“The spring snowmelt in 1992 was delayed, which kept flows in the Teklanika relatively low and made it possible for Mr. McCandless to cross the river and reach Bus 142 at the end of April,” Aragon said. “When the snowmelt finally happened, it happened fast. After that, the river got higher or lower on roughly a weekly basis depending on rain in the region. Streamflow in summer 1992 was more variable than usual because of the quick snowmelt followed by periods of heavy rain.”
For the 1992 water year – the period of Oct. 1, 1991, through Sept. 30, 1992 – the Teklanika watershed received just under 27 inches of precipitation, 20% greater than average. Also in 1992, mean daily temperature was a month slower than usual in rising above freezing, and summer rainfall was more intense than it normally is.
Exactly what that means in terms of streamflow and river hydraulics is hard to know, the researchers note, partly because of the difficulties associated with river monitoring in the nation’s largest, wildest state.
“Alaska is a challenge in terms of long-term gauging datasets,” Aragon said. “Remoteness, harshness and sheer scale mean many river basins are not gauged with the same coverage as those in the lower 48. The U.S. Geological Survey maintained a gauge on the Teklanika River for 10 consecutive years, but that ended in 1974.”
Though the researchers don’t have access to all the information necessary to say what the actual patterns of water elevation and velocity were at the Stampede Trail crossing of the Teklanika River in July 1992, the modeling techniques shed a great deal of light on the main driver of what makes a river fast and impassable: water quantity.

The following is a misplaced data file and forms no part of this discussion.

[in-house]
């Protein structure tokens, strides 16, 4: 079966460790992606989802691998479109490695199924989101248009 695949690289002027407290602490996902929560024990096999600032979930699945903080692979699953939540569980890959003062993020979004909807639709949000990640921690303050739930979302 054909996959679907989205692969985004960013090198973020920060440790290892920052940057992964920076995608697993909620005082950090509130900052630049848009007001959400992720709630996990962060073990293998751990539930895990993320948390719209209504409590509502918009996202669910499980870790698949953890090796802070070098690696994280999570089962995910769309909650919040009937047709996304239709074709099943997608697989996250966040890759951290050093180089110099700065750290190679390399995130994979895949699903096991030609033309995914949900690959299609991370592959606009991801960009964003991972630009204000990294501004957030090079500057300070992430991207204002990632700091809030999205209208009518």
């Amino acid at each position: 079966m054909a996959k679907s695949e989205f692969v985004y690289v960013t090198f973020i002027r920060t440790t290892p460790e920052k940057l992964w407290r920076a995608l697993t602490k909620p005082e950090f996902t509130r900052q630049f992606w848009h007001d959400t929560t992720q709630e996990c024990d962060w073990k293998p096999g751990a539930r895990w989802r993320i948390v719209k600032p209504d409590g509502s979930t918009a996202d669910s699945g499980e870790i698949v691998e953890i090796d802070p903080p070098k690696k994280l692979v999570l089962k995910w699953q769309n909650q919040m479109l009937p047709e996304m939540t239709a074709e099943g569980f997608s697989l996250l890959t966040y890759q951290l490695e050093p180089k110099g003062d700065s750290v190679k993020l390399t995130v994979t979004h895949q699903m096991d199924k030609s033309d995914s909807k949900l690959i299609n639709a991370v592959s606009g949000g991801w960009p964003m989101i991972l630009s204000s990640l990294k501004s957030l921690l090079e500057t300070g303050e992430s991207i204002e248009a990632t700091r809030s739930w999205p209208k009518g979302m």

“Connecting relative changes in streamflow to hydraulic estimates of how velocity and stage vary with streamflow is a useful step toward understanding the ups and downs of the Teklanika River,” said Hill.
In the years following McCandless’ death and the “Into the Wild” book and movie, two hikers died in the river trying to visit Bus 142, which had been hauled into the wilderness in the 1950s so workers could live in it while upgrading a route to an antimony mine.
Many others needed to be rescued on pilgrimages to the bus, finally prompting the state of Alaska to enlist the National Guard to airlift it from the Stampede Trail with a Chinook helicopter on June 18, 2020. The 1946 International Harvester model K-5 is now on display at the University of Alaska Museum of the North in Fairbanks.
“Although the paper can’t determine with certainty whether McCandless would have been able to safely exit the wild if he’d tried to cross the Teklanika River again at a later date, it raises poignant questions that are worthy of consideration,” Krakauer said. “Perhaps even more importantly, the paper conveys valuable information about the dynamics of Alaska’s rivers – the fording of which has always struck me as one of the most dangerous aspects of backcountry travel in Alaska, based on close calls I personally had on numerous trips into Brooks Range, the Alaska Range and the Coast Mountains of Southeast Alaska. David and Christina’s paper might help other adventurers avoid calamity going forward.”
About the OSU College of Engineering: The college is a global leader in health-related engineering, artificial intelligence, robotics, advanced manufacturing, clean water and energy, materials science, computing and resilient infrastructure. Among the nation’s largest and most productive engineering programs, the college awards more bachelor’s degrees in computer science than any other institution in the United States. The college ranks second nationally among land grant universities, and third among the nation’s 94 public R1 universities, for percentage of tenured or tenure-track engineering faculty who are women.